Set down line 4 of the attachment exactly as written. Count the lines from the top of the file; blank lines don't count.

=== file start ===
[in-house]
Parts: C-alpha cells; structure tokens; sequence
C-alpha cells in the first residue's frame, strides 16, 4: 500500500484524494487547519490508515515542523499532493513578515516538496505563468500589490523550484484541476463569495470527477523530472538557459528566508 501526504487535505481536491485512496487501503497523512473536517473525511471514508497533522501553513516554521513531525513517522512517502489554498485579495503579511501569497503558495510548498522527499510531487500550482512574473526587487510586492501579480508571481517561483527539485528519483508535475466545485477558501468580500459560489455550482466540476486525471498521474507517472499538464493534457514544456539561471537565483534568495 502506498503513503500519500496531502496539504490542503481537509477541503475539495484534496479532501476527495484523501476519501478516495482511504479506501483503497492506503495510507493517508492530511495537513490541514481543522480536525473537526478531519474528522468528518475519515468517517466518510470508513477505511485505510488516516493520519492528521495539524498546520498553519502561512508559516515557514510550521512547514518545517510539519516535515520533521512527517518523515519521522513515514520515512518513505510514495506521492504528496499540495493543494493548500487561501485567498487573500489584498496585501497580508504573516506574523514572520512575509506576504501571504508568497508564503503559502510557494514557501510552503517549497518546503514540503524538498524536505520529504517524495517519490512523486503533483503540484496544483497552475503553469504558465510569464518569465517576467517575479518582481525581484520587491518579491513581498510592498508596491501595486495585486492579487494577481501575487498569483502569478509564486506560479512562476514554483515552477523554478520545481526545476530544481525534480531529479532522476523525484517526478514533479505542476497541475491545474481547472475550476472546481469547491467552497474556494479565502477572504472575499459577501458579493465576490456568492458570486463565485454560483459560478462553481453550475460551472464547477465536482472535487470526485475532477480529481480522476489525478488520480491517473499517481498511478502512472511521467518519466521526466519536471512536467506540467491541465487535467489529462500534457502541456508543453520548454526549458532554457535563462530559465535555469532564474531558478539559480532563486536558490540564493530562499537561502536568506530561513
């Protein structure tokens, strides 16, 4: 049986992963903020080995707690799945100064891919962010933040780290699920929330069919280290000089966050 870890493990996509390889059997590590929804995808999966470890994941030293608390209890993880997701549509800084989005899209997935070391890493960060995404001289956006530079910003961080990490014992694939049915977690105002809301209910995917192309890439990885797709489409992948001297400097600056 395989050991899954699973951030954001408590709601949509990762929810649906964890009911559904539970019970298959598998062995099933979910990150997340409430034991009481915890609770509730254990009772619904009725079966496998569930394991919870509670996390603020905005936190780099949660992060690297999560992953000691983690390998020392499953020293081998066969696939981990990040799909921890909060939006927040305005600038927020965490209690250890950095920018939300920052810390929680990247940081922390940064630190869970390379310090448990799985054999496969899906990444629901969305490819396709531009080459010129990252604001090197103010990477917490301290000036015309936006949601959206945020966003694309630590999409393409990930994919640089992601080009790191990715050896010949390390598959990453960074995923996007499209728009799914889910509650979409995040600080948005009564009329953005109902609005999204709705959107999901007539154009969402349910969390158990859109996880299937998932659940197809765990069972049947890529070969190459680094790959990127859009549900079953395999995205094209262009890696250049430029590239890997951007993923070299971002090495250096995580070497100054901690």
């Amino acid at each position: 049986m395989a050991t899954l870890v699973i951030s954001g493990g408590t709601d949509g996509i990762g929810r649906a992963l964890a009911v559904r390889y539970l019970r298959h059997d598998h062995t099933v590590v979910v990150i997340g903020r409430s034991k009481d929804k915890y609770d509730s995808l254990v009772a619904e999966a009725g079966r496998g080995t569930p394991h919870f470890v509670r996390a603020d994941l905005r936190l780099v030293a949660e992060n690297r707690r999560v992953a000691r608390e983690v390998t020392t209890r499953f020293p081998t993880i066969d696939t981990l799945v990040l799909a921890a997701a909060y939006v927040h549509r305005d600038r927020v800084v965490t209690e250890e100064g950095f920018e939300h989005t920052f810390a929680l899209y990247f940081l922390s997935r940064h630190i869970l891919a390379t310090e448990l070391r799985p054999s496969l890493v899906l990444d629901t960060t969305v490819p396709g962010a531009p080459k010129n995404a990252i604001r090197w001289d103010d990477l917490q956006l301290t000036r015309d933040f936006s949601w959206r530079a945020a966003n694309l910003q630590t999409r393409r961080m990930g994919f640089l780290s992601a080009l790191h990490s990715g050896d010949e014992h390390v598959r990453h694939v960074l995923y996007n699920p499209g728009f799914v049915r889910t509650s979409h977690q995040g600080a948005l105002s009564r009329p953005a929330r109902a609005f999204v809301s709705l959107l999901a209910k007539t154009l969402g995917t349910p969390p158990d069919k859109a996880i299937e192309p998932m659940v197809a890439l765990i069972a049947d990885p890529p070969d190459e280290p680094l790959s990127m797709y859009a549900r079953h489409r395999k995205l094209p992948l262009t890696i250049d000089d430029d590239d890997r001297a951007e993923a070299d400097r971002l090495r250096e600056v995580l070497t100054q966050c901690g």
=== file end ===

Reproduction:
């Protein structure tokens, strides 16, 4: 049986992963903020080995707690799945100064891919962010933040780290699920929330069919280290000089966050 870890493990996509390889059997590590929804995808999966470890994941030293608390209890993880997701549509800084989005899209997935070391890493960060995404001289956006530079910003961080990490014992694939049915977690105002809301209910995917192309890439990885797709489409992948001297400097600056 395989050991899954699973951030954001408590709601949509990762929810649906964890009911559904539970019970298959598998062995099933979910990150997340409430034991009481915890609770509730254990009772619904009725079966496998569930394991919870509670996390603020905005936190780099949660992060690297999560992953000691983690390998020392499953020293081998066969696939981990990040799909921890909060939006927040305005600038927020965490209690250890950095920018939300920052810390929680990247940081922390940064630190869970390379310090448990799985054999496969899906990444629901969305490819396709531009080459010129990252604001090197103010990477917490301290000036015309936006949601959206945020966003694309630590999409393409990930994919640089992601080009790191990715050896010949390390598959990453960074995923996007499209728009799914889910509650979409995040600080948005009564009329953005109902609005999204709705959107999901007539154009969402349910969390158990859109996880299937998932659940197809765990069972049947890529070969190459680094790959990127859009549900079953395999995205094209262009890696250049430029590239890997951007993923070299971002090495250096995580070497100054901690």